The Three-Legged Cat is Three

Last week was Satchi the cat’s third birthday.  To be more precise, it was his honorary birthday which the boys decided should be held on his “Gotcha Day’, the anniversary of the date we adopted him a year ago.  He celebrated with tuna for dinner and even more cuddles than usual.

He has changed so much in a year.  When we adopted him, he had just had his leg amputated and was very unstable in his movement.  He was also underweight and, while friendly, wasn’t that sociable.  Now he is a healthy weight, possibly even a little plump, and super fluffy and manages just fine with three legs.  While Satchi is still not a lap cat, he has become much more sociable, seeking us out for cuddles and affection, and cuddling up on one of our beds each night.  He also has an adorable relationship with Peanut.

We really lucked out adopting two cats who are the best of friends.  Our cats are just the best.

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Peanut’s First Birthday

When we adopted Peanut in February, we were told he was three months old.  This gave him a November birthday.  The boys – particularly my youngest two – were very keen to celebrate Peanut’s very first birthday so they organised a little celebration party for him.  Peanut and Satchi shared a can of tuna, a special treat for them, and the humans got to eat some carrot cake.  It was sweet to see the kids making such a fuss for their cat’s birthday.  I cannot believe how much Peanut has grown in the nine months since we adopted him.  He is almost big enough to fit his ears now.

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The Persuasive Letter and Peanut

Ever since we adopted our three-legged cat, Satchi, the boys have been wondering when we might adopt a second cat, a buddy for Satchi.  Our original plan had been to adopt two cats at once but that, for various reasons, did not pan out.  We wanted to give Satchi time to adjust to being a tripod, get stronger with his mobility, and generally settle in before we introduced another cat.  I began to ponder whether Satchi might want to be an only cat….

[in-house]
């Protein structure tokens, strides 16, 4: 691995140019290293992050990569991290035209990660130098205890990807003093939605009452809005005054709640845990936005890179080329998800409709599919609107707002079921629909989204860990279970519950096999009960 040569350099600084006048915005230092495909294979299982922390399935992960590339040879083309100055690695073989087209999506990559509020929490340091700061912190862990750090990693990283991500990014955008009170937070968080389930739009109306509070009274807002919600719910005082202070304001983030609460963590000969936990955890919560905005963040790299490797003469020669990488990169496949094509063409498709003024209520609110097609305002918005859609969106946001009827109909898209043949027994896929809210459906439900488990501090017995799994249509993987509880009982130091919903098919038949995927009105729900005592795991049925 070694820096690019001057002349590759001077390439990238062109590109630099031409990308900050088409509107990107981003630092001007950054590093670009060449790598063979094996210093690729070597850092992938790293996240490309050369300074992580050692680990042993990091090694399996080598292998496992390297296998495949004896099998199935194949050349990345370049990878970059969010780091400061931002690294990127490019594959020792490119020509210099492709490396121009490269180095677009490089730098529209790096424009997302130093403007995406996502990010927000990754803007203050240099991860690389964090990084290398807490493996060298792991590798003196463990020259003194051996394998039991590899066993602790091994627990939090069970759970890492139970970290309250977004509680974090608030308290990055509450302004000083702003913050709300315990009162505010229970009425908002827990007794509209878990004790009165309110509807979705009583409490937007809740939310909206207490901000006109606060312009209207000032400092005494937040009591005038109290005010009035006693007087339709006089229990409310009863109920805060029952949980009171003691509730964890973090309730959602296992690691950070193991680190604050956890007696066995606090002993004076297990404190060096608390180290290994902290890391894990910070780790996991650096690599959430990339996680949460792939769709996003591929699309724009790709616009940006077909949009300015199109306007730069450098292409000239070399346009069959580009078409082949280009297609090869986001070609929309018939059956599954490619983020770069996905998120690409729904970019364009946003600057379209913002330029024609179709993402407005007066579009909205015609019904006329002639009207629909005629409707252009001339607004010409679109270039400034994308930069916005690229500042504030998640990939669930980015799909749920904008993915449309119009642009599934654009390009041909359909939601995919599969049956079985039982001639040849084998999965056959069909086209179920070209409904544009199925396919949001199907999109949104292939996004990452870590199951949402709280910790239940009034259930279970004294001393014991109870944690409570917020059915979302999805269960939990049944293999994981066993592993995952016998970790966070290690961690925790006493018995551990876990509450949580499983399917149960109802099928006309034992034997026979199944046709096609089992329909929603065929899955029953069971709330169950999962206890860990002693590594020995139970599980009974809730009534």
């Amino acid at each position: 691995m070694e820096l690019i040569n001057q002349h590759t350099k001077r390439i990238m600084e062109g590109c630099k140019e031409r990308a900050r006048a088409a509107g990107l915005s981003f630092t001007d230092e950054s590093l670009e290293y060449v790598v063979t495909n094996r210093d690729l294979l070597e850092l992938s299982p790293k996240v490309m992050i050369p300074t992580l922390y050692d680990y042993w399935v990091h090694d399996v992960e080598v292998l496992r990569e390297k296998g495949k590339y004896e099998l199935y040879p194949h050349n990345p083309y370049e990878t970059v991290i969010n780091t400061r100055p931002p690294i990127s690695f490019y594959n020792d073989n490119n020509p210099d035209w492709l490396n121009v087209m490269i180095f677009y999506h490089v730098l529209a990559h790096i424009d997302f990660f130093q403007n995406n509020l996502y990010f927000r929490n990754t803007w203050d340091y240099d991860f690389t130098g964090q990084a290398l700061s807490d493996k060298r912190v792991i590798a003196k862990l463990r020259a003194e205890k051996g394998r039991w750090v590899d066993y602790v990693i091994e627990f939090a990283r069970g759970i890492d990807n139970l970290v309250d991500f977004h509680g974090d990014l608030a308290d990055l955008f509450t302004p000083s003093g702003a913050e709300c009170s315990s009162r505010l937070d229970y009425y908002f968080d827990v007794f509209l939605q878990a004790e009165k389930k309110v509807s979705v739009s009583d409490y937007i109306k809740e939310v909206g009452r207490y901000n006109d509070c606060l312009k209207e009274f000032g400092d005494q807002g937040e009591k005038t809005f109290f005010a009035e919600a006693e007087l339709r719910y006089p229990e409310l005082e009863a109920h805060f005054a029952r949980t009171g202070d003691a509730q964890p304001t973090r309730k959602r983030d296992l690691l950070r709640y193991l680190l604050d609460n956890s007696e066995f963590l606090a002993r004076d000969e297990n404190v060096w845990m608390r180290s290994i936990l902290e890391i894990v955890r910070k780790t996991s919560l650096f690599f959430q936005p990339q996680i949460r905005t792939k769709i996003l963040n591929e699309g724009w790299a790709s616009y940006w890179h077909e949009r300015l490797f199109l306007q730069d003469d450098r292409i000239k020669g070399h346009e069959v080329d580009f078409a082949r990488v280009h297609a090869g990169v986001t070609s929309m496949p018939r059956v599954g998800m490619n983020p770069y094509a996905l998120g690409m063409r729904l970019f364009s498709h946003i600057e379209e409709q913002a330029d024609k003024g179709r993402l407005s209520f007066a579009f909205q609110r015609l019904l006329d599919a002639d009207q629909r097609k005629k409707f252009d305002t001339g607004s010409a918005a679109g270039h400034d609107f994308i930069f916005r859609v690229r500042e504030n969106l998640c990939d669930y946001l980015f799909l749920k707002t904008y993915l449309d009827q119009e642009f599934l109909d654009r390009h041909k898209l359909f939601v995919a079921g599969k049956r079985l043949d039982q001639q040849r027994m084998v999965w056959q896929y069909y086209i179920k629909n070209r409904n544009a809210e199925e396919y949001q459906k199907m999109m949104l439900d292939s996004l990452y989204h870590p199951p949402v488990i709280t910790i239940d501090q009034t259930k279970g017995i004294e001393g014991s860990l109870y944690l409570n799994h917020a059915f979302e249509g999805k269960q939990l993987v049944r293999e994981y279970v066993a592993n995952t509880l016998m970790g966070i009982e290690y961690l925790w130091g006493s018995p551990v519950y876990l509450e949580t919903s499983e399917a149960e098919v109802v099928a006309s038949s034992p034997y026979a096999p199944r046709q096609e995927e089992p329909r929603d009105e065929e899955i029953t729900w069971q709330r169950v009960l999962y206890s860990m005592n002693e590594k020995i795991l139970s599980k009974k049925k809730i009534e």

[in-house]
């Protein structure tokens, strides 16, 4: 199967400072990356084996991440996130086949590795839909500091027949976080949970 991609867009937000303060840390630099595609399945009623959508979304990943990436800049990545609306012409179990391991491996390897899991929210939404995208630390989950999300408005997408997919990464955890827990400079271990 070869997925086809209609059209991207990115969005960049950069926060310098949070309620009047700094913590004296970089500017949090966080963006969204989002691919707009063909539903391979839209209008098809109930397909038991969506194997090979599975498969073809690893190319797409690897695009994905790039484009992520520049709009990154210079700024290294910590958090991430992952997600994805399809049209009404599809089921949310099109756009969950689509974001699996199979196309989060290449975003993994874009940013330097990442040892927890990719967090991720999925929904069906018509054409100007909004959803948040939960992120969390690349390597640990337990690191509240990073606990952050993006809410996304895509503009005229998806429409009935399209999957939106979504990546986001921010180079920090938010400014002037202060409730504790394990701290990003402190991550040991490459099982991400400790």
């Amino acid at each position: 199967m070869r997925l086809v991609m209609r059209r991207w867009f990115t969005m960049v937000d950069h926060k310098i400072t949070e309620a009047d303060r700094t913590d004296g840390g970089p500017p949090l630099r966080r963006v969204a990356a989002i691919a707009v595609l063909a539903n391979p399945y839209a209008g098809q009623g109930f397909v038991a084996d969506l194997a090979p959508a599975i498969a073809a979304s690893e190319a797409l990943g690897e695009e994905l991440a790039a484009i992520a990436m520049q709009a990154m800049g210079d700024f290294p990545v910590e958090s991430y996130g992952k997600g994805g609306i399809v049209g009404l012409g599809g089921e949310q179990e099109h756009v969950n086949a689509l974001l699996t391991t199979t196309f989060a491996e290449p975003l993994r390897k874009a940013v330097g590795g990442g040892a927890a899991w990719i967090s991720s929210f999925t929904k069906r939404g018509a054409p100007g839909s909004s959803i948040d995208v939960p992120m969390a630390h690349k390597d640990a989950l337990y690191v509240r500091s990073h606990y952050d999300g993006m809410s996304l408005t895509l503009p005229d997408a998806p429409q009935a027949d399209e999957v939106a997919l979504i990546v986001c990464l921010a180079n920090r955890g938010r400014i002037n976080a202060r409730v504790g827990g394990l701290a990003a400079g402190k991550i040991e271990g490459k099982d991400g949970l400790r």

Then my 8 year old was taught persuasive writing at school as part of a unit of work on modes of writing.  He came home with this letter.

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It was a plea for a second cat.  Another cat would be company for Satchi, there would be more cats to share around between Pict family members, and it would multiply the fun in the house.  It was pretty well argued, expressed with clarity, and heart-warmingly cute.  Ugh.  How could we say no?

Mr Pict and I chewed it over for a few days and then we caved.  Persuasive writing education won out.  Along with they puppy dog eyes of four kids.

We went along to another pet adoption event run by the same organisation from whom we had adopted Satchi.  As soon as I walked in, I spotted this tiny little scrap, a wee ginger kitten.  We knew, from discussions with the vet, that we had to have a cat who was also male and was younger than Satchi.  Bingo.  And incredibly he was still available!  The place was pretty packed but nobody had put in the paperwork for this adorable wee furball.  We spent some time with him, checked all his paperwork, and – woohoo! – he came home with us.